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Siemens Sicam Vulnerabilities Could Facilitate Attacks on Energy Sector

Several vulnerabilities patched recently in Siemens Sicam products could be exploited in attacks aimed at the energy sector.

Several vulnerabilities patched recently by Siemens in some of its Sicam products could be exploited in attacks aimed at the energy sector.

Siemens informed customers in May that updates released for its Sicam A8000 remote terminal unit, Sicam EGS grid sensors, and Sicam 8 power automation software address two high-severity and one medium-severity flaws.

One of the security holes, CVE-2024-31484, is a buffer overread issue that can be exploited to read sensitive data from memory, which can lead to arbitrary code execution in the context of the current process or to a denial-of-service (DoS) condition.

The second vulnerability, CVE-2024-31485, is a command injection issue in the products’ web interface. It allows an attacker to intercept the username and password of users with elevated privileges, enabling them to execute arbitrary code as root.

The third issue, CVE-2024-31486, is related to MQTT client passwords being improperly protected, allowing an attacker who has physical or remote shell access to obtain the credentials.

In an advisory published in June, the industrial giant informed customers that CVE-2024-31484 also impacts — and has been patched in — SICAM AK3/TM/BC devices.

The impacted products are power grid solutions designed for substation automation.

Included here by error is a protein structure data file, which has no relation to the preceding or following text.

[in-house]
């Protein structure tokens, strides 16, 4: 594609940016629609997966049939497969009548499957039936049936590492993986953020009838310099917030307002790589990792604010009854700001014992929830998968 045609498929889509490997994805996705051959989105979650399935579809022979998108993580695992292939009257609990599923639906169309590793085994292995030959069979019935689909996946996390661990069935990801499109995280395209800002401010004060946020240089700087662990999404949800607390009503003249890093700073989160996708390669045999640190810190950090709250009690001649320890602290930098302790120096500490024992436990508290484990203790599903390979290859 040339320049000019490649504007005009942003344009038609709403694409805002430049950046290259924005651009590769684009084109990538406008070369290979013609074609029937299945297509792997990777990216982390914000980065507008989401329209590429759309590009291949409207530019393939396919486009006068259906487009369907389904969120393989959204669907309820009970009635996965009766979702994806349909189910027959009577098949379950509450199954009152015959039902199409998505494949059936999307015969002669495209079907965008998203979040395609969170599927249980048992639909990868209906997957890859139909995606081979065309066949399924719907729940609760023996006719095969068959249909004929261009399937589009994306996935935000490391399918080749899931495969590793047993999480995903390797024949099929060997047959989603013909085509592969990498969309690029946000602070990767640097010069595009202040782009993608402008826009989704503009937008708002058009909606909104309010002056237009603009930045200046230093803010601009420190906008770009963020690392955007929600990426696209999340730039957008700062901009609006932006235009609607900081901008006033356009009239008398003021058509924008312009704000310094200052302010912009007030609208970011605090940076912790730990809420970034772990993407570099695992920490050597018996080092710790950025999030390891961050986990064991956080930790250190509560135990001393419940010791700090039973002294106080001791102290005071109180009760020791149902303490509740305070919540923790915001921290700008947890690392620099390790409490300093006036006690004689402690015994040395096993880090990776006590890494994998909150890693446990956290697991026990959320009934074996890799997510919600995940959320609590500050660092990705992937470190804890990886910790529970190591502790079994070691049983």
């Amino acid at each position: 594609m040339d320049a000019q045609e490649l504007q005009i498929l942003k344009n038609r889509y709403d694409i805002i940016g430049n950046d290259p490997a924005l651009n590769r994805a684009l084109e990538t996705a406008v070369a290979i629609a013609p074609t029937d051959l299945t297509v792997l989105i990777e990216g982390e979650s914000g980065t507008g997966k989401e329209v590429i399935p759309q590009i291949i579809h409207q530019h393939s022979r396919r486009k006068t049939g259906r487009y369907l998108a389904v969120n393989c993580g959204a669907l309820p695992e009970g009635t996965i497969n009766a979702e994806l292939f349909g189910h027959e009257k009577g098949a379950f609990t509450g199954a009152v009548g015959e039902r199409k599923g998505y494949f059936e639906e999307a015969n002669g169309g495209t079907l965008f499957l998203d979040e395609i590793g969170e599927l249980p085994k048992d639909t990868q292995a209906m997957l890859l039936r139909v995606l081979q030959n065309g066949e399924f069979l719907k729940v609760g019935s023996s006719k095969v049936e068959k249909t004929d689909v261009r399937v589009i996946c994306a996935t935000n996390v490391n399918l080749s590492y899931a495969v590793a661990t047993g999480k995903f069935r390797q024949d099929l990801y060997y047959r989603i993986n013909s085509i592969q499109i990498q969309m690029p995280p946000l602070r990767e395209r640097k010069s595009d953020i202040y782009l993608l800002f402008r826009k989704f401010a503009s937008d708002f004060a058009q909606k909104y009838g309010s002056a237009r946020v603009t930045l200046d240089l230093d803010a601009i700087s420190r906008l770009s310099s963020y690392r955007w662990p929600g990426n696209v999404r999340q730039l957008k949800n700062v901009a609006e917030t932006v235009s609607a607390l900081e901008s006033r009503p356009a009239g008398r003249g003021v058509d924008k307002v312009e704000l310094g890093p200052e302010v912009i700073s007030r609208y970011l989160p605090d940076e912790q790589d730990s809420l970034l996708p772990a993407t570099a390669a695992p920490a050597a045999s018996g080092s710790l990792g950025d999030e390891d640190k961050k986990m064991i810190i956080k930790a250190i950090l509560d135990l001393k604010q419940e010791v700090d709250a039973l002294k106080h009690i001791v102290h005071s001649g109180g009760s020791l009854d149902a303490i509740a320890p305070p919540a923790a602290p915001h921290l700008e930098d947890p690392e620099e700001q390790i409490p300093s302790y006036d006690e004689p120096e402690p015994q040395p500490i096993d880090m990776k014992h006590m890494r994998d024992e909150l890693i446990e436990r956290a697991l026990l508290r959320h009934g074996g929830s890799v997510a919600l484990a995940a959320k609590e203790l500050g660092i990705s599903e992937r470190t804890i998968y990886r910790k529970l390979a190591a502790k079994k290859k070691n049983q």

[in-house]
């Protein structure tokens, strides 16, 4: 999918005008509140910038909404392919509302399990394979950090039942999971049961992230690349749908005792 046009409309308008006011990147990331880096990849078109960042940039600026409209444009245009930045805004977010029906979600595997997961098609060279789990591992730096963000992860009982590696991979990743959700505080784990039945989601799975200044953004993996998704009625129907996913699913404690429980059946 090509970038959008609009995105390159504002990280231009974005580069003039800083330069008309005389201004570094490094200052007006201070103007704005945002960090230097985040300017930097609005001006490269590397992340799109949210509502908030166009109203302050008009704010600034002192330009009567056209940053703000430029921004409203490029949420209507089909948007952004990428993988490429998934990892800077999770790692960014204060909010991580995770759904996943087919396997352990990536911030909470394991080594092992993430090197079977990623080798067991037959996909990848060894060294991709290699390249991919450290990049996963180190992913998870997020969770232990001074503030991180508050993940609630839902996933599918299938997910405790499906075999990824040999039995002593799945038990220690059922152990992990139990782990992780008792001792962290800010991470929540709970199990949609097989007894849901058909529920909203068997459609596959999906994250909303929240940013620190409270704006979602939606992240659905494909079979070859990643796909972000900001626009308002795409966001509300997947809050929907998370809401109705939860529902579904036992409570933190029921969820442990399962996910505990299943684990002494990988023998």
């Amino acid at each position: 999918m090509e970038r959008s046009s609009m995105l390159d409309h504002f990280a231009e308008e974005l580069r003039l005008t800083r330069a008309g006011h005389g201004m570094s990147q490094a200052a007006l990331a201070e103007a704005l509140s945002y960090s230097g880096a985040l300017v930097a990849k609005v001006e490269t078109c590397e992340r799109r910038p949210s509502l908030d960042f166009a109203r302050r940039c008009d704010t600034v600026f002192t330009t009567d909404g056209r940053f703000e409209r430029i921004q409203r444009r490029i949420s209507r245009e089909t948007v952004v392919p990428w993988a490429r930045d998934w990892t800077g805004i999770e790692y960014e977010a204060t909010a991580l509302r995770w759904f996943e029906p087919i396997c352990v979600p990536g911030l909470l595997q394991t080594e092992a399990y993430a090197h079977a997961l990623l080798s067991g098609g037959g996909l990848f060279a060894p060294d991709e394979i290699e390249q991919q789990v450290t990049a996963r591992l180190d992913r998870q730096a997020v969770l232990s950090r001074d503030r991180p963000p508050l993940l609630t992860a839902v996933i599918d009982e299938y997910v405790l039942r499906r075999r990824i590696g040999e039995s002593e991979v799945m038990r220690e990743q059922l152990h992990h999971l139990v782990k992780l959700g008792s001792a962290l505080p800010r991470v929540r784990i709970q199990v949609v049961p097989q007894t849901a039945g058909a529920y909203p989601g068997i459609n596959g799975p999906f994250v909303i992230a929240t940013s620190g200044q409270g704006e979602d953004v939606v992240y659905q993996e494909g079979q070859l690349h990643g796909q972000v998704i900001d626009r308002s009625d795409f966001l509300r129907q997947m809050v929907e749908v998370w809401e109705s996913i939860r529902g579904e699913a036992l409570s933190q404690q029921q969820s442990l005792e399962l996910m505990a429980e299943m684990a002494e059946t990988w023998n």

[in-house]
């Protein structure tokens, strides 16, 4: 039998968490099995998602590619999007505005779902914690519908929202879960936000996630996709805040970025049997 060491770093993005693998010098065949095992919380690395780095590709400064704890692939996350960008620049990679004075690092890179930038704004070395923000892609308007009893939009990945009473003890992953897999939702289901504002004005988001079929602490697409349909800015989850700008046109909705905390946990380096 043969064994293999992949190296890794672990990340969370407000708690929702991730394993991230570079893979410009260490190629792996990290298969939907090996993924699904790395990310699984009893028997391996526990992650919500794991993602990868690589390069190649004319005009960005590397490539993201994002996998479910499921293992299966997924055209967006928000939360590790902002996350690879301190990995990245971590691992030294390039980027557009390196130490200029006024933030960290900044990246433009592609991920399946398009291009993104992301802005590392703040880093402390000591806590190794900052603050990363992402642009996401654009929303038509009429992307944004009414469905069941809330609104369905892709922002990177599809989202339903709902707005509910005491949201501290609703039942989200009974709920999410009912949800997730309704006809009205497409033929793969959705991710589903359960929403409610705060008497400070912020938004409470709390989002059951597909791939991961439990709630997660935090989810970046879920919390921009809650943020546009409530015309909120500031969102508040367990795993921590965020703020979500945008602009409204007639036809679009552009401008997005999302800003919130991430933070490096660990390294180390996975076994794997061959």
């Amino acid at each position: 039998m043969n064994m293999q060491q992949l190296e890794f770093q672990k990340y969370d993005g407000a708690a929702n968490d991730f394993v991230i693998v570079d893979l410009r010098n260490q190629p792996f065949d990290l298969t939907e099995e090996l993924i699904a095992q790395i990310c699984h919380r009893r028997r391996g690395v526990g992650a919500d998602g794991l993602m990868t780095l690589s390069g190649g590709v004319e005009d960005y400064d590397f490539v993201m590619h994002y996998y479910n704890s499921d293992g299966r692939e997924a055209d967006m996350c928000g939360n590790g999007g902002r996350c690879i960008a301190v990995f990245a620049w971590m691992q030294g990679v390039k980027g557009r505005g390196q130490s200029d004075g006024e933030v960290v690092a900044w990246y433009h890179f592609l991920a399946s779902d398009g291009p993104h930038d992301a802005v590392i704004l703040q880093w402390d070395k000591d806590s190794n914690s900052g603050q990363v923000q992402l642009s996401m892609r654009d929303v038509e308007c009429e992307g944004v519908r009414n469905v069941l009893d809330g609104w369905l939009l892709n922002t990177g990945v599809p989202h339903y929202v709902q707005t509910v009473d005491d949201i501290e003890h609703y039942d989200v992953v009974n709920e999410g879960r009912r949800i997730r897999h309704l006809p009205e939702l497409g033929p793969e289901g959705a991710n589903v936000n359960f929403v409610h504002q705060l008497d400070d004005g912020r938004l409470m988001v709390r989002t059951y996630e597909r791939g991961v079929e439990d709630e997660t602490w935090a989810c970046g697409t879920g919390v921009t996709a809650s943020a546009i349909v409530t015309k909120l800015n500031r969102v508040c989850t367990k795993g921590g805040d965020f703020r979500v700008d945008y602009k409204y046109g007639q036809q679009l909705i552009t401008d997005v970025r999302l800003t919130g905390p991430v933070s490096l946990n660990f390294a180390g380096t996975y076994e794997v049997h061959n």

Eviden-owned cybersecurity consultancy SEC Consult, whose researchers have been credited for finding these vulnerabilities, on Wednesday published an advisory detailing each of the vulnerabilities

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SEC Consult’s advisory reveals that CVE-2024-31484 was actually first reported to Siemens more than one year ago.

SEC Consult researcher Steffen Robertz has explained how an attacker could exploit these vulnerabilities in a real-world attack. 

“An attacker needs to first gain network level access on port 443/80 in order to interact with the target,” Robertz told SecurityWeek. “By abusing CVE-2024-31484, the attacker can leak information from the global memory segment which can aid further attacks.”

The researcher added, “Further, if the attacker managed to obtain a low-privileged account for SICAM-WEB, it is possible to use CVE-2024-31485 to leak the password of an administrator. By switching to the admin account the attacker is able to reconfigure the PLC and thus destabilize the substation. All passwords will have to be changed after patching this vulnerability as their confidentiality cannot be guaranteed anymore.”

SEC Consult researchers previously discovered critical Siemens Sicam product vulnerabilities that could allow malicious hackers to destabilize a power grid

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Written By

Eduard Kovacs (@EduardKovacs) is a managing editor at SecurityWeek. He worked as a high school IT teacher for two years before starting a career in journalism as Softpedia’s security news reporter. Eduard holds a bachelor’s degree in industrial informatics and a master’s degree in computer techniques applied in electrical engineering.


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